Economy

  • SWAC: 
    Body: 
    West African governments have received some USD 18.2 billion in Chinese loans since 2000. The amount of loans has progressively increased and reached, on average, about USD 2 billion per year over the past five years. Nigeria is the top recipient of Chinese loans in West Africa, followed by Ghana, Côte d’Ivoire and Senegal. This is nearly ten times less than the Chinese loans to Angola and less than half of the loans to Ethiopia or Kenya. Read on
  • Body: 
    China announced USD 60 billion in additional financing to support Africa’s development at the 3rd Forum for Africa-China Co-operation (FOCAC) Summit, which was held in Beijing on 3-4 September. The biggest Africa event in China brought together leaders from nearly all African countries (except Swaziland), Chinese officials and representatives from the African Union Commission. The Beijing Declaration outlined a new commitment called, “Toward an even stronger China-Africa community with a shared future.” The declaration is supported by a 2019-21 action plan. Burkina Faso and Gambia joined the forum as new members. Read on
  • Body: 
    Business and migration were the key topics of German Chancellor Angela Merkel’s three-day tour of West Africa from 29-31 August. Merkel was accompanied by a high-level business delegation to promote business ties and private sector investment, in line with the objectives of the G20 Compact with Africa that was initiated in June 2017. Read on
  • Members: 
    Body: 
    The Togolese capital hosted a series of important events for West Africa’s regional organisations. UEMOA leaders met on 30 July 2018 for the 20th Ordinary Session of Heads of State and Government. Just after the UEMOA summit, ECOWAS leaders gathered for their 53rd Ordinary Session of Heads of State and Government. President Muhammadu Buhari of Nigeria was nominated as new ECOWAS chairperson. The joint ECOWAS-ECCAS summit was held on 30 July and focused on the security situation in West and Central Africa. Heads of state adopted the Lomé Declaration to collaborate on peace, security and the fight against terrorism and violent extremism in the ECOWAS-ECCWAS space. Read on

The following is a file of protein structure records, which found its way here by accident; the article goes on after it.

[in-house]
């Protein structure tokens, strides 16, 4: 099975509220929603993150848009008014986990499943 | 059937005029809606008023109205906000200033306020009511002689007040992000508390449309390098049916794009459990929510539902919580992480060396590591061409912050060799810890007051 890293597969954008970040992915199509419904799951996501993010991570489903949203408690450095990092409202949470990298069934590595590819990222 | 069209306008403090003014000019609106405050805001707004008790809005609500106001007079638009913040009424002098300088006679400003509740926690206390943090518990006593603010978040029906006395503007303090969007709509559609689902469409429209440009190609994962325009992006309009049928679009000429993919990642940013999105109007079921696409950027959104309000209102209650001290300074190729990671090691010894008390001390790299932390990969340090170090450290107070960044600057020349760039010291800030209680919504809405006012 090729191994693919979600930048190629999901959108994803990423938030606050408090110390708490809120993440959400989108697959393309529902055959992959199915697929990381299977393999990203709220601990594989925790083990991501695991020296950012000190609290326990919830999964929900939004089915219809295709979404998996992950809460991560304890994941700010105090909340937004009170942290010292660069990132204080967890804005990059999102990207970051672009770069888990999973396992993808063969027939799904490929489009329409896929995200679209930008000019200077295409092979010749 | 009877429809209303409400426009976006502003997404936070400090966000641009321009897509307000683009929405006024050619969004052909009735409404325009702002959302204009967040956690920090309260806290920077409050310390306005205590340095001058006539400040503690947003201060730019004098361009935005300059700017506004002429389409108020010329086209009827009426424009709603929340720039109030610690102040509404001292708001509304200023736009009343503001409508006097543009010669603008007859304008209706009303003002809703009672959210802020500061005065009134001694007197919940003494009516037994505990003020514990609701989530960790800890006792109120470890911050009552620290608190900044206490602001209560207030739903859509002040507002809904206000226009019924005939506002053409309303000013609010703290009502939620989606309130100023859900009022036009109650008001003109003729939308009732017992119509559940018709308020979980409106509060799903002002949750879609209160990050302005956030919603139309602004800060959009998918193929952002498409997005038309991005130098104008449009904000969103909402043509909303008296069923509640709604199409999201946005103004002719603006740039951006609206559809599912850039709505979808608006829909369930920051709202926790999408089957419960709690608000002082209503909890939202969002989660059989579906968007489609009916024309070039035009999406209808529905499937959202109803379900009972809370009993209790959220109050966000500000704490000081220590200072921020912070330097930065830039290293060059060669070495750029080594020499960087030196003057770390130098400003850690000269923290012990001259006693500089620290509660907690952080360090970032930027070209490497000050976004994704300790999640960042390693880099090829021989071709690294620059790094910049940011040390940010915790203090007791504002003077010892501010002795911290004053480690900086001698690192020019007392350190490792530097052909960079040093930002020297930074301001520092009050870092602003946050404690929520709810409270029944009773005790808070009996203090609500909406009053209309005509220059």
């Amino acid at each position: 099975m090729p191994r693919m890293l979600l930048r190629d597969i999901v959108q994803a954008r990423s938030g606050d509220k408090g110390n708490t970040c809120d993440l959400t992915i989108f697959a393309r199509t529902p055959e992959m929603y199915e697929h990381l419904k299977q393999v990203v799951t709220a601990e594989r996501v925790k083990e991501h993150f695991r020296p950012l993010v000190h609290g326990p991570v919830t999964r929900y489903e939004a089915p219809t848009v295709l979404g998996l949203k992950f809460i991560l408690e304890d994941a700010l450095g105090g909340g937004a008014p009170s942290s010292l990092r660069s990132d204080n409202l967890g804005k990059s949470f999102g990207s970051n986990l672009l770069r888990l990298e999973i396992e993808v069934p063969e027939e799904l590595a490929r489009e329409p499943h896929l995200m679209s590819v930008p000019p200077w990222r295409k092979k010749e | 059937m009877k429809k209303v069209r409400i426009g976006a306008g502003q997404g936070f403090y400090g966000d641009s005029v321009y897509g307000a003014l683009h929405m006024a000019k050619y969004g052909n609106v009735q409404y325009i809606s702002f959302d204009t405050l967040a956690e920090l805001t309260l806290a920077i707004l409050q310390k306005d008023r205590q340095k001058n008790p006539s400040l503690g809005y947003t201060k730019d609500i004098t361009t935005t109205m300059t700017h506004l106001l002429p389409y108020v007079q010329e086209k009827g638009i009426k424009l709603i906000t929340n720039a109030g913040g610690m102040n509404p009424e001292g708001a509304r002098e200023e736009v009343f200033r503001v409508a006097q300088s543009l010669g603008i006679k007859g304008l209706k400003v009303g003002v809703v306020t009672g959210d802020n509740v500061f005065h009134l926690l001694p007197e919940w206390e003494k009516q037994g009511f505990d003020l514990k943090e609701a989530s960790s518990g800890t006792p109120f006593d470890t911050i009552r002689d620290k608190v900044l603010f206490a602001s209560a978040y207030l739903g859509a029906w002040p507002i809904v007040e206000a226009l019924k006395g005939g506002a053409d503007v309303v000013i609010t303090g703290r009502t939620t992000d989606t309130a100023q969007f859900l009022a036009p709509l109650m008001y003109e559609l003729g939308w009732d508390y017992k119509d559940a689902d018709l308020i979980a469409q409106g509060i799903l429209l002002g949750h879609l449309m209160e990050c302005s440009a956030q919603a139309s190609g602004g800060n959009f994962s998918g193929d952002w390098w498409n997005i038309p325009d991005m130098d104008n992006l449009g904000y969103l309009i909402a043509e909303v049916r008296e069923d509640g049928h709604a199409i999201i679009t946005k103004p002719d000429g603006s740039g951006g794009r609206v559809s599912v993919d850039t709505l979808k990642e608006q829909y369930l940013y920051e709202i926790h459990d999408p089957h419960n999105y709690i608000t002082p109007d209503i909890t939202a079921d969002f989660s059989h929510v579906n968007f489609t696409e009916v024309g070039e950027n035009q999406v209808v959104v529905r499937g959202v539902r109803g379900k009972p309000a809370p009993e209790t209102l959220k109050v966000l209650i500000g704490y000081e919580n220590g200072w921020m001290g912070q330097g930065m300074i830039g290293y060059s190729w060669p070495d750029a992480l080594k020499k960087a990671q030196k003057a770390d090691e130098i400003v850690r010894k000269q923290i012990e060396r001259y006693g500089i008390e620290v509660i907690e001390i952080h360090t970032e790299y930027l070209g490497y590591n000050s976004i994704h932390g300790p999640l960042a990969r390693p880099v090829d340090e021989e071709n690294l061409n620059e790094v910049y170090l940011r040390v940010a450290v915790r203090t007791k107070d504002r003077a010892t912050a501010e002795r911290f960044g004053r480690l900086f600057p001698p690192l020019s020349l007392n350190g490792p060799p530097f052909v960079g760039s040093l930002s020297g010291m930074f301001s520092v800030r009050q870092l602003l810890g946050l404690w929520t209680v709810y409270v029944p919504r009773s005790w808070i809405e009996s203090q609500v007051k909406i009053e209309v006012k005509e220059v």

• Country: 
    Body: 
    Mauritania hosted the 31st Summit of the African Union in its capital city Nouakchott from 25 June-2 July. The African Continental Free Trade Area (AfCFTA) was at the heart of discussions. African leaders also approved the creation of the African Union Development Agency (AUDA) as a technical body of the African Union, which will have its own legal entity. Read on
  • Opinion: 
    Body: 
    Bio Soulé, a Rural Hub programme officer, explores the obstacles that prevent the promise of cross-border trade from fully catalysing the region’s growth and development in this article for the Bridges Africa series. “If radical reforms are not carried out in these countries, the African market could become easy prey for multinationals and counterfeit traders, who have the capacity to flood it with products of all kinds,” exhorts Soulé. Read on
  • Members: 
    Body: 
    Since 2004, it has become routine for ECOWAS and UEMOA leaders to meet twice a year to discuss synergies and co-operation priorities. However, the 17th meeting, held on 4 June 2018 in Abuja, was the first one with the new ECOWAS Commission President Jean-Marcel Brou and UEMOA Commission President Abdallah Boureima. They discussed progress that has been made in various areas of co-operation, notably in the fields of agriculture, education, infrastructure and fiscal policies and in the harmonisation of the institutions’ legal frameworks. Read on
  • Body: 
    Some 3 000 development partners gathered from 21-25 May at the 53rd annual meetings of the African Development Bank (AfDB) in Busan, Korea. “Accelerating Africa’s Industrialization,” one of AfDB’s five priority areas, was the official theme of the event. What’s in it for West Africa? Read on
  • Country: 
    Topics: 
    Body: 
    According to the COFACE economic forecast, Benin’s economic prospects are good. Its economy is expected to grow by 5.6% in 2018, thanks to its improved agricultural performance and Nigeria’s economic recovery. Informal trade continues to occupy a predominate position, with transit trade and re-export trade to Nigeria representing 20% of the GDP. Read on
  • Topics: 
    Body: 
    The average growth rate in sub-Saharan Africa is projected to rise from 2.8% in 2017 to 3.4% in 2018. While Nigeria’s giant economy is slowly recovering from the period of low oil prices, Benin, Burkina Faso, Côte d’Ivoire, Ghana and Senegal were among the West African economies with a solid growth rate of 6% or more in 2017. Read on

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